10. Some 4,800 sick prisoners were under medical care . There was an inmates dental unit. The surgical block was very modern for the time (Elie Wiesel was operated on there, as described in his Night essay) and expert surgeons from the famous Berlin "Charité" surgical clinic were dispatched to deal with difficult cases. The cook-houses provided "dietetic cooking" for some of the sick, with "special soups and even a special bread." 
11. Visitors were free to come and go at the Auschwitz camps, eg visits of the wives of the inmates took place.
12. In the summer of 1943 the camp brothel was established just inside the main gate, on Himmler’s orders, to reward privileged prisoners, with medical checkups before each visit. .
13. Women’s sections of the camps had female guards.
14. Letters to and from the outside world were collected twice weekly. A postcard sent from Auschwitz  dated 18 February, 1942 by Johann Klausa expresses the hope that his family is in good health and hopes they will write to him - he was eventually released from the camp, on 27 November, 1943. Considering that Klausa arrived in the camp on 25 June 1940, he sounds quite cheerful.
15. The Education Centre: In March 1944 Daniel K. became severely ill with diphtheria and was transferred to the camp’s hospital barracks.
One of the youth leaders of our group … asked to establish an education centre for children. He was given permission, and in a short time the education centre became a spiritual and social centre for the family camp. It was the soul of the camp. There were discussions of various ideologies – Zionism, Socialism, Czech nationalism, .. There was a conductor named Imré .. who organised the children’s choir. Rehearsals were held in a huge washroom barracks where the acoustics were good …
16. Microwave delousing As part of the struggle against typhus, the cyanide-gas delousing method (using Zyklon-B) was partially replaced by micro-wave delousing process in May, 1943. State-of-the-art technology was thus taking place at Auschwitz, developed by the Siemens company, described by Germar Rudolf as ‘the world’s first technological predecessor to the microwave ovens in common use today.’ Birkenau was the largest labour complex in the Reich and therefore received this special treatment. Owing to Allied bombing its implementation was delayed and it did not become operational until the summer of 1944. It turned out to be highly effective, rendering clothing sterile and vermin-free in minutes.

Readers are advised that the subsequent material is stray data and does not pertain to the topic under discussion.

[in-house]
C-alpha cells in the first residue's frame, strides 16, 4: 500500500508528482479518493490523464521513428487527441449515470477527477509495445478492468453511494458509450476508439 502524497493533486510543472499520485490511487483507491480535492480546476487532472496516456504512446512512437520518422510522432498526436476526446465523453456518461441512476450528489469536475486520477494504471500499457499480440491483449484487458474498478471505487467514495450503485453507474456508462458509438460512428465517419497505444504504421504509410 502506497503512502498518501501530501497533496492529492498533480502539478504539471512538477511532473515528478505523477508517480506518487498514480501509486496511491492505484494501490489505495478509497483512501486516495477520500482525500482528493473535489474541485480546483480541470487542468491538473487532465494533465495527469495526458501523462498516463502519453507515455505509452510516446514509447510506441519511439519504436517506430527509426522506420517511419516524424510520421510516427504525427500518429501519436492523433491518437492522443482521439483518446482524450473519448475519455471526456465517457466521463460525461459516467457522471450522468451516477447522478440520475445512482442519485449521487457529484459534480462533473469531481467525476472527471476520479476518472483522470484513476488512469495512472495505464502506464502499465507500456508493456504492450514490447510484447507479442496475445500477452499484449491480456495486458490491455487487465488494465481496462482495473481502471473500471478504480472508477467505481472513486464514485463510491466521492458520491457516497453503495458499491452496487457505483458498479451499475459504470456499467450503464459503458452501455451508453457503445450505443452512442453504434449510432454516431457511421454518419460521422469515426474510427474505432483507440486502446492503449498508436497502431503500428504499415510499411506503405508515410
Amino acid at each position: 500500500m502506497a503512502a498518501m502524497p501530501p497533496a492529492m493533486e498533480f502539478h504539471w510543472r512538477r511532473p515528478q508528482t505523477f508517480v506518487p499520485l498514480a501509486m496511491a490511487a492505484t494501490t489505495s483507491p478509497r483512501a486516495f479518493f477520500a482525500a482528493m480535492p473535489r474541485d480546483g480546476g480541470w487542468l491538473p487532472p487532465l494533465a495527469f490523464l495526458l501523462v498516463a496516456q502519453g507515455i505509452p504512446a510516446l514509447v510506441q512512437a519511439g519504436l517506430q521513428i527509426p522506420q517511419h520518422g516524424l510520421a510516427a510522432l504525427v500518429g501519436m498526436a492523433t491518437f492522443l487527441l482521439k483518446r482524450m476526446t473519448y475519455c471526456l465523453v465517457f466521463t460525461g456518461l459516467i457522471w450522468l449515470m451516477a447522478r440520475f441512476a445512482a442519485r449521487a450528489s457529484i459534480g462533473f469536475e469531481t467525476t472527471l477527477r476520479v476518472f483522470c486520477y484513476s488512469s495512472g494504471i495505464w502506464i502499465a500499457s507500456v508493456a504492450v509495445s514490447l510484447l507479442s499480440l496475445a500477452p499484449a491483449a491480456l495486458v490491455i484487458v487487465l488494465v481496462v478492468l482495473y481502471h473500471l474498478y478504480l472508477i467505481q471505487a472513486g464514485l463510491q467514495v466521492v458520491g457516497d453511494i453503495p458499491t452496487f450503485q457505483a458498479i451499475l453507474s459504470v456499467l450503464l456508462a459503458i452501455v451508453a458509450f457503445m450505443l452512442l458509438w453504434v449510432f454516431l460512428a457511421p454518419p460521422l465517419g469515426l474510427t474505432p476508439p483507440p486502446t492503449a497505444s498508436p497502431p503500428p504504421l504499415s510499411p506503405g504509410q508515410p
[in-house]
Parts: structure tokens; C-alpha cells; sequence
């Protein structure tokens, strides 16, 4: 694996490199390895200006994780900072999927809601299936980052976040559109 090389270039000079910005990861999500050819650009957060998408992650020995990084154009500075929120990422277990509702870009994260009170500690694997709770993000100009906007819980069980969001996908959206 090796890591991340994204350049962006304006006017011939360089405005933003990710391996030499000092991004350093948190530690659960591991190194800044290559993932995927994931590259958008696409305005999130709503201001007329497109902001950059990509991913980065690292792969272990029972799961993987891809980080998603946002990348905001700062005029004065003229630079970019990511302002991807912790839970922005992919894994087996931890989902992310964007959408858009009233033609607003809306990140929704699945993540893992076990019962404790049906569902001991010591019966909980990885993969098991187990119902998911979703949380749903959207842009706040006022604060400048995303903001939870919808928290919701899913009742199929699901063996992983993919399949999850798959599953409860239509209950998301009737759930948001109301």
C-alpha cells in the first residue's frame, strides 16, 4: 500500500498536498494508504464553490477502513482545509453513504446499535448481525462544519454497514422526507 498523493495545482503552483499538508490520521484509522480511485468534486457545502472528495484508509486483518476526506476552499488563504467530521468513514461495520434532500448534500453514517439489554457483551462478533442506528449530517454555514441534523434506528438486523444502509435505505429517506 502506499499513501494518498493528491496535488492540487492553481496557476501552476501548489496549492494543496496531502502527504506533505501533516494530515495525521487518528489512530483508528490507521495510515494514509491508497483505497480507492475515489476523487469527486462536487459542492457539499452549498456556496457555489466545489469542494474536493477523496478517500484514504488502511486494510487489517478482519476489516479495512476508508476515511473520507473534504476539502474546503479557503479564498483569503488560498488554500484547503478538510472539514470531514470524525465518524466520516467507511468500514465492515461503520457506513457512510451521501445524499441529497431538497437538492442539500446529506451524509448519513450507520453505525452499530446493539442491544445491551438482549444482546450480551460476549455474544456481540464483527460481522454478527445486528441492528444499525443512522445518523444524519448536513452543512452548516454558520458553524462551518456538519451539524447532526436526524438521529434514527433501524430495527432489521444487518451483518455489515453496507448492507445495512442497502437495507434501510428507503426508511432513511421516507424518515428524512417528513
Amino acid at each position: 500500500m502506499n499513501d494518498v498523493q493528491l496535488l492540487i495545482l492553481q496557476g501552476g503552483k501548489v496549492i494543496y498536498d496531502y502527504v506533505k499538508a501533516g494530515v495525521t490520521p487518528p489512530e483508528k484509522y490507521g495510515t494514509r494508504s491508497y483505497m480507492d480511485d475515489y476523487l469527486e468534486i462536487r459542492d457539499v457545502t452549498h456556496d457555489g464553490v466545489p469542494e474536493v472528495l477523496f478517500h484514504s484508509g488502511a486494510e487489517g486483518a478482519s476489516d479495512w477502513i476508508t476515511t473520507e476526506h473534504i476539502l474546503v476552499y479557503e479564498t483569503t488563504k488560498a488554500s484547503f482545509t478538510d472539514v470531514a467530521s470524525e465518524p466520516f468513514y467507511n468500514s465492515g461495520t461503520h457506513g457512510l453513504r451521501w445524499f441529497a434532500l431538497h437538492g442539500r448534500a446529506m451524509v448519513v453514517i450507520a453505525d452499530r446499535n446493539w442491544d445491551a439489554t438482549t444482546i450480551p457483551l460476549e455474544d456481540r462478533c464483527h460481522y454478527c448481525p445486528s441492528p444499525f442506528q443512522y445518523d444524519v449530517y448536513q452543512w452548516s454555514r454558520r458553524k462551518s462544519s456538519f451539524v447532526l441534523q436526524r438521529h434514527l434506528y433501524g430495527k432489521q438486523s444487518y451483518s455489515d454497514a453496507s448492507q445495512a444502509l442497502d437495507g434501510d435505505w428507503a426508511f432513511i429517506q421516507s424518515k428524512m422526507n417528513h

I consulted the author Carlo Mattogno  on the above list of items and he replied (16.6.07) ‘I have verified the affirmations on the basis of documents.’ That gives me confidence in posting this! But, do please write if you believe any of the statements above are incorrect. Any more details, or other sources supporting these points, will be gratefully appreciated.
The Monowitz labour camp at Auschwitz was concerned with synthetic rubber production, and the degree to which this functioned effectively would indicate the level of camp morale. Birkenau was more an internment camp for gypsies, women and children, the chronically ill and those incapable of labour, also a transit camp .
1. David Irving’s 1991 edition of The Leuchter Report first published an image of this pool.
3. Auschwitz art: http://judicial-inc.biz/Auschwitz.htm
5. http://judicial-inc.biz/Auschwitz.htm http://www.cympm.com/orkest.html
6. Georges Theil, Heresy, In twenty-first Century France 2006 p.54.
7. 25 Jan 1995, Jerusalem Post Domestic Edn., The Rudolf Report 2003, p.49.
8. Data from the Auschwitz trial at Frankfurt, read out at the trial of General Remer on 22 October 1992 by his lawyer Hajo Hermann: The Rudolf Report, p.360.
9. Mark Klein, De l'Université aux camps de concentration: Télmorgnages 1947, p.26, quoted by Robert Faurisson, ref.2.
10. http://downwithjugears.blogspot.com/200 ... hwitz.html
12. Ref. 6
13. The Rudolf Report p.73.
14.author of, Auschwitz – end of a Legend, a Critique of Pressac, 1994
15.W. Staeglich, Auschwitz – a Judge Looks at the Evidence IHR 1986